LUSA 07/10/2024

Lusa - Business News - Mozambique: IMF wants better fiscal policy as debt seen rising to 97.5% of GDP

Maputo, July 9, 2024 (Lusa) - The International Monetary Fund estimates that Mozambique's stock of public debt will grow this year to the equivalent of 97.5% of gross domestic product, and advocates measures to "strengthen" the country's fiscal policy, in a statement released on Tuesday.

"Efforts to strengthen revenue administration, public finance management, debt management and the operations of public companies are essential to strengthening fiscal policy," said the IMF's deputy managing director, Bo Li, quoted in the statement in which the institution announced that it will immediately disburse another $60 million (€55.5 million) in support under its existing assistance programme for the country.

In the statement, the IMF said that the executive board had concluded the regular consultation process with Mozambique for 2024 and the fourth review of the 36-month Extended Credit Facility (ECF) agreement, which "allows for an immediate disbursement" equivalent to $60.03 million "usable for budget support" - bringing the total disbursements to Mozambique under this assistance programme to $330.14 million (€304.9 million).

In the document, the IMF estimates economic growth for Mozambique of 4.3% this year, compared to 5.4% in 2023, while the public debt stock is expected to grow to 97.5% of GDP, compared to 93.9% last year.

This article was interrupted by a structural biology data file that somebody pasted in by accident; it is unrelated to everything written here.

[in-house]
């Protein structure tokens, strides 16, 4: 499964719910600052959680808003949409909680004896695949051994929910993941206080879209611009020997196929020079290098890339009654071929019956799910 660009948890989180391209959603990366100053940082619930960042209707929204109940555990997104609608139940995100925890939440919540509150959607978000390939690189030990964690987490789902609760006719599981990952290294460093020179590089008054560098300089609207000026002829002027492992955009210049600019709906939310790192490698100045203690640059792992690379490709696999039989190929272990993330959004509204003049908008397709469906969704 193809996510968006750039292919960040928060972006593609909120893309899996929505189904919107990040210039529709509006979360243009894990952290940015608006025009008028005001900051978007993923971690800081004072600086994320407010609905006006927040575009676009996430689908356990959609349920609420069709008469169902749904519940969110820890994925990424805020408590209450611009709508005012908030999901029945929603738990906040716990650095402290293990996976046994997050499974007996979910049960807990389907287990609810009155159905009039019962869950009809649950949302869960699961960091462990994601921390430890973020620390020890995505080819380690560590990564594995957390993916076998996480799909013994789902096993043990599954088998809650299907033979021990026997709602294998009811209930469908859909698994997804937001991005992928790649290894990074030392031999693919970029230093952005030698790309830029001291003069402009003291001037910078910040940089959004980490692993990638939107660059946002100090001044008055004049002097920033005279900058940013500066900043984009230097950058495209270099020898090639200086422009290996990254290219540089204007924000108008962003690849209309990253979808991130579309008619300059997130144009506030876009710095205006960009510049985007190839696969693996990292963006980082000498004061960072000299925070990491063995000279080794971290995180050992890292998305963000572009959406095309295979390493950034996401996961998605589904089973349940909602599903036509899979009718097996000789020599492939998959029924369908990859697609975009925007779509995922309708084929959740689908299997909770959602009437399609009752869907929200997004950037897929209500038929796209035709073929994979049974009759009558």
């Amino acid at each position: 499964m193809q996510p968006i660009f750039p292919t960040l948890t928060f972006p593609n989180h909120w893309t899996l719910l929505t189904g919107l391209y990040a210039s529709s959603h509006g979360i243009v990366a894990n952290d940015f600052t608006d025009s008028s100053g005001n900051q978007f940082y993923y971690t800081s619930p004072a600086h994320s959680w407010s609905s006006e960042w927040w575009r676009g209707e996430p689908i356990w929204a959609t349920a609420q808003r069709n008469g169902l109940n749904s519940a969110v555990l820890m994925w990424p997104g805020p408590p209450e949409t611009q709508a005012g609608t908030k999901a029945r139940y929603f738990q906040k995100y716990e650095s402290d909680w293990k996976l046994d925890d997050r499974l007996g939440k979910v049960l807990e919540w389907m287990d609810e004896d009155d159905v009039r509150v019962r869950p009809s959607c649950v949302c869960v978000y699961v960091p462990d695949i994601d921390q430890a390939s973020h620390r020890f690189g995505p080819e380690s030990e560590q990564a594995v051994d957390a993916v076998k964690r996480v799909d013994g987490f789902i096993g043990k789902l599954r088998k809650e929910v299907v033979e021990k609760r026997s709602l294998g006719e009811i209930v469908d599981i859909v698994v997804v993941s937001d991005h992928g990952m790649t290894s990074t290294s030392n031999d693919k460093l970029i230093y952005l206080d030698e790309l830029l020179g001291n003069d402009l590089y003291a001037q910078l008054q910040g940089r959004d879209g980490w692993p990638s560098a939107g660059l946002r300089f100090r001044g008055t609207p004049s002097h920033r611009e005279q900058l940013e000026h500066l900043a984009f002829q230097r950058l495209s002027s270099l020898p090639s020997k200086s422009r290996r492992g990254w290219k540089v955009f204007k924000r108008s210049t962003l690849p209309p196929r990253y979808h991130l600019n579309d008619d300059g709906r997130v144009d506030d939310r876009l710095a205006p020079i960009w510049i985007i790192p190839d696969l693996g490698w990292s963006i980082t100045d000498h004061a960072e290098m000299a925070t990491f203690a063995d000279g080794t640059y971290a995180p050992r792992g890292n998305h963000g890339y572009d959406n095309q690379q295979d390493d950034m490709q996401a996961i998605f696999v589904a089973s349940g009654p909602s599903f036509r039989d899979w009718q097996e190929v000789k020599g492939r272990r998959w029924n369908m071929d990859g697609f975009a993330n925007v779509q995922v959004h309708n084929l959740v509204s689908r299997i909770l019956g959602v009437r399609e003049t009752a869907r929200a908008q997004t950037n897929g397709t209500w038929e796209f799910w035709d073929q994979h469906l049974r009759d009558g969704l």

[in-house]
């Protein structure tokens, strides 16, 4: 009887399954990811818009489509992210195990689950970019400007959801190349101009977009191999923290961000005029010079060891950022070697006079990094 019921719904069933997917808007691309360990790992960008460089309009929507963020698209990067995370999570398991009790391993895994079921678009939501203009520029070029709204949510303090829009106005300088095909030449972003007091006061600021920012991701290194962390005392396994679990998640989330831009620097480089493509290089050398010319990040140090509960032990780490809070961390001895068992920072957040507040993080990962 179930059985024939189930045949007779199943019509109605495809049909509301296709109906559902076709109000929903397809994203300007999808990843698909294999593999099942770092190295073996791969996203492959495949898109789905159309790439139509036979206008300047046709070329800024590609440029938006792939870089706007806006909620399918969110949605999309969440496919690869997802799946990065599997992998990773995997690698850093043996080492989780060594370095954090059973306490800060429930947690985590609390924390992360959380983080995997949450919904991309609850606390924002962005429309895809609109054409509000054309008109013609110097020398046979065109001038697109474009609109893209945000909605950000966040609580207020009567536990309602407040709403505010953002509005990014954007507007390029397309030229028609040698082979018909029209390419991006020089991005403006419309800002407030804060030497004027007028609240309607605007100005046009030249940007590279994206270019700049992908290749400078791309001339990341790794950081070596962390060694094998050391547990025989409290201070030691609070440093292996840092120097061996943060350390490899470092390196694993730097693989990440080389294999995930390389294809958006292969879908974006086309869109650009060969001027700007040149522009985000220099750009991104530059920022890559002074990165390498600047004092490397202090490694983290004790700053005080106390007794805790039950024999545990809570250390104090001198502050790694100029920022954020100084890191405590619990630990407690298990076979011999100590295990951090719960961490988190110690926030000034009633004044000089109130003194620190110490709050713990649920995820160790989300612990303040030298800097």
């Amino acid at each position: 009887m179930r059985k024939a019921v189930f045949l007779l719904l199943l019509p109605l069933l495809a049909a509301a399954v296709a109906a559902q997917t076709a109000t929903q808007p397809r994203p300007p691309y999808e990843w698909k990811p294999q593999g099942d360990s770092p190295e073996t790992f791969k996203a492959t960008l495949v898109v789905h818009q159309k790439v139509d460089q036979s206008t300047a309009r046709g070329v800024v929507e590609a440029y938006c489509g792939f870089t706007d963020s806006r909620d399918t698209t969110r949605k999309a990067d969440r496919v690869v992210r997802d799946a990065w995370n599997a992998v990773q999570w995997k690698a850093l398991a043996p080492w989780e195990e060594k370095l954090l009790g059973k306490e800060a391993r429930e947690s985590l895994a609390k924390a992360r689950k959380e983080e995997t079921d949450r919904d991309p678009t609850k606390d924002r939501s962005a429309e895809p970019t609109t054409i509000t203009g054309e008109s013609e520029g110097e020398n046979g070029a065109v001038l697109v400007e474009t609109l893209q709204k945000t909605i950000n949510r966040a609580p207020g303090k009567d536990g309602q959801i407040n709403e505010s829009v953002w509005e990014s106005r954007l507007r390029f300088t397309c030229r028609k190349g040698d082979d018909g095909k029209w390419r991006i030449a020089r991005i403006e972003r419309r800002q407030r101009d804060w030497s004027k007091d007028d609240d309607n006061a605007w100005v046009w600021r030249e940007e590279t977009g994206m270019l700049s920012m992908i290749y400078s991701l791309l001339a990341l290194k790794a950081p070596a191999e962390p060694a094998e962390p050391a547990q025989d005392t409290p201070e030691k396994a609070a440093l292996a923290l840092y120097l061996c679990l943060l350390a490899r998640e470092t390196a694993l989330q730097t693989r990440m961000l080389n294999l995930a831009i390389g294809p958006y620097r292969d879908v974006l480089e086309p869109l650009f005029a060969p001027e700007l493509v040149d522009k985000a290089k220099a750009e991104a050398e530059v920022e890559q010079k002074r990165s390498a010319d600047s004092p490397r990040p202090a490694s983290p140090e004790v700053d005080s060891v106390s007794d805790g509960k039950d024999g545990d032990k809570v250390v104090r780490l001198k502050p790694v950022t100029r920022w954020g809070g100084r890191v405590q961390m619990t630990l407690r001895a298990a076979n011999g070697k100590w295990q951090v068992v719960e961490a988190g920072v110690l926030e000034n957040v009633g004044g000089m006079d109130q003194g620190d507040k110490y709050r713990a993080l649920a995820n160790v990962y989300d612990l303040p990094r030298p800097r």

Inflation in Mozambique is expected to fall this year to 3.6%, down from 4.3% in 2023 and far from the peak of 10.9% in 2022.

"A tight monetary policy stance has helped contain inflationary pressures and rebuild foreign exchange reserves," said Bo Li, quoted in the statement. "Given the weak outlook for non-mining growth, well-anchored inflation expectations and continued fiscal consolidation, a gradual easing of the monetary policy stance is appropriate."

The IMF's deputy executive director argues that "a carefully calibrated combination of fiscal and monetary policies is key to preserving macroeconomic stability" in Mozambique.

"Improving the transmission of monetary policy by deepening the interbank, money and foreign exchange markets remains important for better macroeconomic management. Greater exchange rate flexibility is needed to increase resilience to external shocks," Bo Li added, stressing that "more progress is also needed" in Mozambique in the fight against money laundering and terrorist financing.

At the same time, the IMF's deputy managing director recognised that "progress has continued across the fiscal structural and governance agenda" in Mozambique, including "the publication of a decree-law requiring the collection of information on beneficial owners" of companies, the "publication of financial risk indicators" of public companies and monthly cash flow forecasts from the Treasury "to report on budget execution."

The ECF programme for Mozambique was approved in May 2022 and provides total financing of $456 million (€421.3 million).

In April, the IMF's managing director, Kristalina Georgieva, publicly acknowledged the good performance of Mozambique's economy, after receiving its president, Filipe Nyusi, in Washington.

"We have an active programme with Mozambique and I'm pleased to see that the country's fiscal situation has strengthened, growth is up and inflation is down, reserves are strong," she said at the time.

Flanked by Nyusi, whom she met for more than half an hour at the financial institution's headquarters in the US capital, Georgieva added that the result of this performance has been the building of strong institutions, putting good policies into practice.